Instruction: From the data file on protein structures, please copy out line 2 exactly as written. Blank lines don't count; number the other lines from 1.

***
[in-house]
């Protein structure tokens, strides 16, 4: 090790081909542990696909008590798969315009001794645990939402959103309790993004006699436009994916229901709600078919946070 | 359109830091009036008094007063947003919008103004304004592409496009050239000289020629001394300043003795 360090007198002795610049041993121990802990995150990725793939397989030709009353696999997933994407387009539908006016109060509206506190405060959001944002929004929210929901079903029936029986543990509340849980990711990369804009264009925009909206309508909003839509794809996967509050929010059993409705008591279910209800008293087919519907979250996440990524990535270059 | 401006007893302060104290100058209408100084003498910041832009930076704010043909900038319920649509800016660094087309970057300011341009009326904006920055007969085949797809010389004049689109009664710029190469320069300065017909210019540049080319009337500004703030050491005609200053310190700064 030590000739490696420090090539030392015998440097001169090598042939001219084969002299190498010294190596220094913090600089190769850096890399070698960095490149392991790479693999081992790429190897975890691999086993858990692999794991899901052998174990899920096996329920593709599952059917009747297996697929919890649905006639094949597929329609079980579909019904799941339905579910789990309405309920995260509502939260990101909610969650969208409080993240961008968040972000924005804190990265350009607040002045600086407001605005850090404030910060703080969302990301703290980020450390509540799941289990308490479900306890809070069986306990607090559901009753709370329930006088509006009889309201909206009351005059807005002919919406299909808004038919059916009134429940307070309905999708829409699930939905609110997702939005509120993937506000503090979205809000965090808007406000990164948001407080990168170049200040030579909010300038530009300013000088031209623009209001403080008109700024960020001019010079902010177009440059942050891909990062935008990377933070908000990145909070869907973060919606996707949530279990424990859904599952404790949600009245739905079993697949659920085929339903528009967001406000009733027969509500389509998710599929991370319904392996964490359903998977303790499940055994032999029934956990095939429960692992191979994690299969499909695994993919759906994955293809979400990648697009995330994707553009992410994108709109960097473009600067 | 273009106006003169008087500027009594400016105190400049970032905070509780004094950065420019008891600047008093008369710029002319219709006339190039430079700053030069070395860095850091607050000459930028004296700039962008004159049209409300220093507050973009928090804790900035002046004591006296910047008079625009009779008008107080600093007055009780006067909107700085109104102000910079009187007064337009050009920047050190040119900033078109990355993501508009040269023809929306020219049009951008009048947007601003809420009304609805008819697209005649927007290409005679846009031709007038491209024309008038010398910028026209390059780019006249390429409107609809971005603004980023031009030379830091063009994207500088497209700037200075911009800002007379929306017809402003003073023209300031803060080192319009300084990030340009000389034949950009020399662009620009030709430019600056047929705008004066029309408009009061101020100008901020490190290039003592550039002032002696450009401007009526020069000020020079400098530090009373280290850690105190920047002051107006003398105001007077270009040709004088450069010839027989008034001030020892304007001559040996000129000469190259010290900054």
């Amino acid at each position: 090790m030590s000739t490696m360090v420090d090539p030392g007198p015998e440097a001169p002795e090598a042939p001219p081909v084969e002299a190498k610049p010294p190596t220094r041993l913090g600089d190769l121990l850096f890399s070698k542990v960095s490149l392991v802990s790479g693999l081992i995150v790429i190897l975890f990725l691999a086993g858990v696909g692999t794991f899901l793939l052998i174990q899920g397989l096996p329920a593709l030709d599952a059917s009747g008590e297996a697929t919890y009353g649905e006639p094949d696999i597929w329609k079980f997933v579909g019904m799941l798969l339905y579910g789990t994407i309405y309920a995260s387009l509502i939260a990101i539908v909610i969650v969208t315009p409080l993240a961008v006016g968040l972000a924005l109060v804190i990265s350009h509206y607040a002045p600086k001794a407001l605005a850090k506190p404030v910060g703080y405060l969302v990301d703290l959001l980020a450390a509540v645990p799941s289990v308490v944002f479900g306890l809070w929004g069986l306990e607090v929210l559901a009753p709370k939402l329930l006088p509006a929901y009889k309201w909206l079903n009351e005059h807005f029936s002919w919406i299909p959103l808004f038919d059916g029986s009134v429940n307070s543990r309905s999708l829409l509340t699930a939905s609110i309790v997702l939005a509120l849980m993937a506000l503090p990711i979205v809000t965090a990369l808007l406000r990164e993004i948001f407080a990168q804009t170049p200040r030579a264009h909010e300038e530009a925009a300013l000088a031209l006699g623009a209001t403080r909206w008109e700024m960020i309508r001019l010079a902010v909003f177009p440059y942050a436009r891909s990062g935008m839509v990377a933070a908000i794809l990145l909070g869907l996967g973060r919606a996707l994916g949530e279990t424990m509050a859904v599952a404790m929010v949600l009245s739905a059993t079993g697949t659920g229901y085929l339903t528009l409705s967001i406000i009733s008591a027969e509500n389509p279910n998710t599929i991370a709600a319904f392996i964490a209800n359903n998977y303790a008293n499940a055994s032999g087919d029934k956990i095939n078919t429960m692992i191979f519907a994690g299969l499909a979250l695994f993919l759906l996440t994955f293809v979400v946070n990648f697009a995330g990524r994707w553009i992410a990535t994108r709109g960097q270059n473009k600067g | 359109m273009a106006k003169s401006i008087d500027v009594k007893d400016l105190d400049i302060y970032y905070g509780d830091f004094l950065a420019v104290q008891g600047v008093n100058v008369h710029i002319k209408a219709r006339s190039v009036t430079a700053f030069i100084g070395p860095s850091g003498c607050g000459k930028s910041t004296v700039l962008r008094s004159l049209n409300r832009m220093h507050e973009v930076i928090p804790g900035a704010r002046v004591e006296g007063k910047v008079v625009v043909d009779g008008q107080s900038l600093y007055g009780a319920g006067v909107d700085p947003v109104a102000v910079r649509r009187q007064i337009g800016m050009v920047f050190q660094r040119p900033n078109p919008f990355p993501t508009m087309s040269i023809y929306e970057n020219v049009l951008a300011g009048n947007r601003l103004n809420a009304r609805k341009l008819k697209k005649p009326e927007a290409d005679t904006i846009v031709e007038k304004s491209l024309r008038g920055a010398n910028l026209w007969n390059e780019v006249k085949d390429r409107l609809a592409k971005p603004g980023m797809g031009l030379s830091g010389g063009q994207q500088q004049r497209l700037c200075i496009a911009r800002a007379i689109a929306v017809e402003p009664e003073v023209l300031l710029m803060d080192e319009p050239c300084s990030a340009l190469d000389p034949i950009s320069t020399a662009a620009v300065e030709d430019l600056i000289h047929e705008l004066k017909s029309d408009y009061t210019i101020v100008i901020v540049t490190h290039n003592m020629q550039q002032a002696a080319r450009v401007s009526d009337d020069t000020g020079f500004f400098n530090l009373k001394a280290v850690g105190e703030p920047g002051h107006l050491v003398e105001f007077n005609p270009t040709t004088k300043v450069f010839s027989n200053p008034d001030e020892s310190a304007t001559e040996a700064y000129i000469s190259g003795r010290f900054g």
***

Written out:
């Protein structure tokens, strides 16, 4: 090790081909542990696909008590798969315009001794645990939402959103309790993004006699436009994916229901709600078919946070 | 359109830091009036008094007063947003919008103004304004592409496009050239000289020629001394300043003795 360090007198002795610049041993121990802990995150990725793939397989030709009353696999997933994407387009539908006016109060509206506190405060959001944002929004929210929901079903029936029986543990509340849980990711990369804009264009925009909206309508909003839509794809996967509050929010059993409705008591279910209800008293087919519907979250996440990524990535270059 | 401006007893302060104290100058209408100084003498910041832009930076704010043909900038319920649509800016660094087309970057300011341009009326904006920055007969085949797809010389004049689109009664710029190469320069300065017909210019540049080319009337500004703030050491005609200053310190700064 030590000739490696420090090539030392015998440097001169090598042939001219084969002299190498010294190596220094913090600089190769850096890399070698960095490149392991790479693999081992790429190897975890691999086993858990692999794991899901052998174990899920096996329920593709599952059917009747297996697929919890649905006639094949597929329609079980579909019904799941339905579910789990309405309920995260509502939260990101909610969650969208409080993240961008968040972000924005804190990265350009607040002045600086407001605005850090404030910060703080969302990301703290980020450390509540799941289990308490479900306890809070069986306990607090559901009753709370329930006088509006009889309201909206009351005059807005002919919406299909808004038919059916009134429940307070309905999708829409699930939905609110997702939005509120993937506000503090979205809000965090808007406000990164948001407080990168170049200040030579909010300038530009300013000088031209623009209001403080008109700024960020001019010079902010177009440059942050891909990062935008990377933070908000990145909070869907973060919606996707949530279990424990859904599952404790949600009245739905079993697949659920085929339903528009967001406000009733027969509500389509998710599929991370319904392996964490359903998977303790499940055994032999029934956990095939429960692992191979994690299969499909695994993919759906994955293809979400990648697009995330994707553009992410994108709109960097473009600067 | 273009106006003169008087500027009594400016105190400049970032905070509780004094950065420019008891600047008093008369710029002319219709006339190039430079700053030069070395860095850091607050000459930028004296700039962008004159049209409300220093507050973009928090804790900035002046004591006296910047008079625009009779008008107080600093007055009780006067909107700085109104102000910079009187007064337009050009920047050190040119900033078109990355993501508009040269023809929306020219049009951008009048947007601003809420009304609805008819697209005649927007290409005679846009031709007038491209024309008038010398910028026209390059780019006249390429409107609809971005603004980023031009030379830091063009994207500088497209700037200075911009800002007379929306017809402003003073023209300031803060080192319009300084990030340009000389034949950009020399662009620009030709430019600056047929705008004066029309408009009061101020100008901020490190290039003592550039002032002696450009401007009526020069000020020079400098530090009373280290850690105190920047002051107006003398105001007077270009040709004088450069010839027989008034001030020892304007001559040996000129000469190259010290900054």